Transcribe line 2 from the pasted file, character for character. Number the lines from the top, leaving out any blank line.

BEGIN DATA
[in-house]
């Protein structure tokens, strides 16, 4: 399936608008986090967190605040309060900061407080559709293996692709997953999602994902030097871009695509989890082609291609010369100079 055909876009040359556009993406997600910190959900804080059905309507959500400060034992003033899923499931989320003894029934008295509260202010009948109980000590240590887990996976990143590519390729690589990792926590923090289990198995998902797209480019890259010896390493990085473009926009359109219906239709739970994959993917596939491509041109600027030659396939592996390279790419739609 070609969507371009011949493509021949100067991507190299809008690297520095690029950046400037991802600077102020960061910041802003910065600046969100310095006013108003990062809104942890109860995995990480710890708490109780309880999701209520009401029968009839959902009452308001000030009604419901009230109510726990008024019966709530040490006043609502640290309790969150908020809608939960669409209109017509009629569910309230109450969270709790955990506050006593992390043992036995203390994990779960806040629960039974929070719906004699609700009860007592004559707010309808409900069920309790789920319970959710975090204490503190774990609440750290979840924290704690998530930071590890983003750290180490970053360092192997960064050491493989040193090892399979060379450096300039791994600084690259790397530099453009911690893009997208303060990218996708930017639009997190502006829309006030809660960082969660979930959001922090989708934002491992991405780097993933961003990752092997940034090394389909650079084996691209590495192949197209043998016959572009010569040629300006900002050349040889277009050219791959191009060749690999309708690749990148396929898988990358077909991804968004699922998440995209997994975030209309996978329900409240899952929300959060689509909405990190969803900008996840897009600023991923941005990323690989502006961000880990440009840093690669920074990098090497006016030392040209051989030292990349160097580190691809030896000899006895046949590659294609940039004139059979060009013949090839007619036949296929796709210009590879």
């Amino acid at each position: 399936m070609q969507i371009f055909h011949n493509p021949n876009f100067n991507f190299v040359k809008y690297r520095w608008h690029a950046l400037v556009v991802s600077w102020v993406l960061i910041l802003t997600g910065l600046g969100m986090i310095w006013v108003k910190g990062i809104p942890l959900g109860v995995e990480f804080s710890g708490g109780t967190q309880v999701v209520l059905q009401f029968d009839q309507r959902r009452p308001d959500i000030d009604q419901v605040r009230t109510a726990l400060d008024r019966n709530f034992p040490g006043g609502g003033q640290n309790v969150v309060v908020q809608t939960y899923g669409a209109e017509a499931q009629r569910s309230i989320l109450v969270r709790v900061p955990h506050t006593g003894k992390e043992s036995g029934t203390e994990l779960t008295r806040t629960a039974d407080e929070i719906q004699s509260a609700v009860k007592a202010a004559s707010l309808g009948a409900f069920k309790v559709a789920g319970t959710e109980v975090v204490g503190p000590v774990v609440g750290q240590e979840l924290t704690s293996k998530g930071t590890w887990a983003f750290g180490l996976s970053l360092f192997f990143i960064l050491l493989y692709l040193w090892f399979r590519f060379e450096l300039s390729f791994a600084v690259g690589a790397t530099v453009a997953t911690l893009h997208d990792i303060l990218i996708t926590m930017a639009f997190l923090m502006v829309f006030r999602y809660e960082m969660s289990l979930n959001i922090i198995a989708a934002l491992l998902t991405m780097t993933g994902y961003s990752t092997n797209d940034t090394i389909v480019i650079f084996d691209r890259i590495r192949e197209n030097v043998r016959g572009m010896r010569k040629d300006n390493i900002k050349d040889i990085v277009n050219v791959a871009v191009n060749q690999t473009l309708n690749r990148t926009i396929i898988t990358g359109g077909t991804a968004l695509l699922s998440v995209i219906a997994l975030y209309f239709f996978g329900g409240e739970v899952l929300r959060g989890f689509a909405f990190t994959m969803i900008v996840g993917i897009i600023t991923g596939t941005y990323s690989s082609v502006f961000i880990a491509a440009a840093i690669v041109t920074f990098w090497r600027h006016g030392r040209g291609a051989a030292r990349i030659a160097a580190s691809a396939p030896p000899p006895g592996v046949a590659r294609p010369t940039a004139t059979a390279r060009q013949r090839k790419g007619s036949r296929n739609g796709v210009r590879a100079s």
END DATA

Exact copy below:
């Protein structure tokens, strides 16, 4: 399936608008986090967190605040309060900061407080559709293996692709997953999602994902030097871009695509989890082609291609010369100079 055909876009040359556009993406997600910190959900804080059905309507959500400060034992003033899923499931989320003894029934008295509260202010009948109980000590240590887990996976990143590519390729690589990792926590923090289990198995998902797209480019890259010896390493990085473009926009359109219906239709739970994959993917596939491509041109600027030659396939592996390279790419739609 070609969507371009011949493509021949100067991507190299809008690297520095690029950046400037991802600077102020960061910041802003910065600046969100310095006013108003990062809104942890109860995995990480710890708490109780309880999701209520009401029968009839959902009452308001000030009604419901009230109510726990008024019966709530040490006043609502640290309790969150908020809608939960669409209109017509009629569910309230109450969270709790955990506050006593992390043992036995203390994990779960806040629960039974929070719906004699609700009860007592004559707010309808409900069920309790789920319970959710975090204490503190774990609440750290979840924290704690998530930071590890983003750290180490970053360092192997960064050491493989040193090892399979060379450096300039791994600084690259790397530099453009911690893009997208303060990218996708930017639009997190502006829309006030809660960082969660979930959001922090989708934002491992991405780097993933961003990752092997940034090394389909650079084996691209590495192949197209043998016959572009010569040629300006900002050349040889277009050219791959191009060749690999309708690749990148396929898988990358077909991804968004699922998440995209997994975030209309996978329900409240899952929300959060689509909405990190969803900008996840897009600023991923941005990323690989502006961000880990440009840093690669920074990098090497006016030392040209051989030292990349160097580190691809030896000899006895046949590659294609940039004139059979060009013949090839007619036949296929796709210009590879």